Virtual desktops are basically virtual copies of the Windows desktop that can be customized in a different way. From a different wallpaper image to desktop items, open program windows and taskbar programs. That's handy if you want to use separate workplaces for what you do on your computer. One example could be a general desktop, and another for Office programs and work, and a third for entertainment and multimedia contents.
NSpaces comes preconfigured with four desktops; The standard desktop and three virtual desktops. Options are available to increase or decrease the amount of virtual desktops.
The program supports two different ways of switching between desktops. It is first possible to open the launcher and click on one of the desktops, or to use one of the preconfigured keyboard shortcuts to switch. The first option displays the selection menu that you see on the screenshot above, the second option is faster as it switches to the new desktop directly without that intermediary step.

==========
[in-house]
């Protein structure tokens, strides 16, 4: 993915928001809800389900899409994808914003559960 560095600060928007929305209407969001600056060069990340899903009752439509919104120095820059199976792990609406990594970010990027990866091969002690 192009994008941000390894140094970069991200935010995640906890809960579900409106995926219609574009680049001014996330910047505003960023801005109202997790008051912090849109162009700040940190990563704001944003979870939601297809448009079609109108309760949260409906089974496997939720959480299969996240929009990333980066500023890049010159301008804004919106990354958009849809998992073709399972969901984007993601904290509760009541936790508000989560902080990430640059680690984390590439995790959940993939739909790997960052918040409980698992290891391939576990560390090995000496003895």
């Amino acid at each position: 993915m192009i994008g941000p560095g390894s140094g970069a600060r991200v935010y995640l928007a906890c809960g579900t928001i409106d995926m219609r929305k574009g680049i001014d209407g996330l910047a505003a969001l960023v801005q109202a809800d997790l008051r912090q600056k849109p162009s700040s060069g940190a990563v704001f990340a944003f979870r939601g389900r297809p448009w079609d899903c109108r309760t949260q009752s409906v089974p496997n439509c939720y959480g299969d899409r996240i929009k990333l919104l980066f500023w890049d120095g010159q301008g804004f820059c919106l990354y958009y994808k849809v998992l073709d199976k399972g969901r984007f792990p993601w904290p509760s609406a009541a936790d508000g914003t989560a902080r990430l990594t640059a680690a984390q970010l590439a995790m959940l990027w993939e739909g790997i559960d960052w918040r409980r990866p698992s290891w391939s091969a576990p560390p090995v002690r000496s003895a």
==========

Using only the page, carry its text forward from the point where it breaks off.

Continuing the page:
All desktops are configured with a right-click on the program icon in the system tray (visible on all desktops) and the selection of nSpaces.
The Rows and Columns buttons are used to increase or decrease the number of virtual desktops on the system. Parameters for each workspace are configured here as well. Each virtual desktop consists of a label that is displayed in the switcher window, a wallpaper image or background color, a list of apps that are launched on the selected desktop and a hotkey to launch that desktop with a single keystroke.
New labels were not saved correctly during tests, but that was the only issue that I had with the program.
A separate settings window is available from the right-click context menu as well. Probably the most interesting option here is the ability to set a password to protect virtual desktops from unauthorized access. A password prompt is displayed on program launch if a password has been set in the settings.
NSpaces is a free program for Windows. It is compatible with 32-bit and 64-bit editions of the Windows 2000, XP, Vista and Windows 7 operating system. The program requires the Microsoft .NET Framework. There is unfortunately no version information posted on the developer website. (via)
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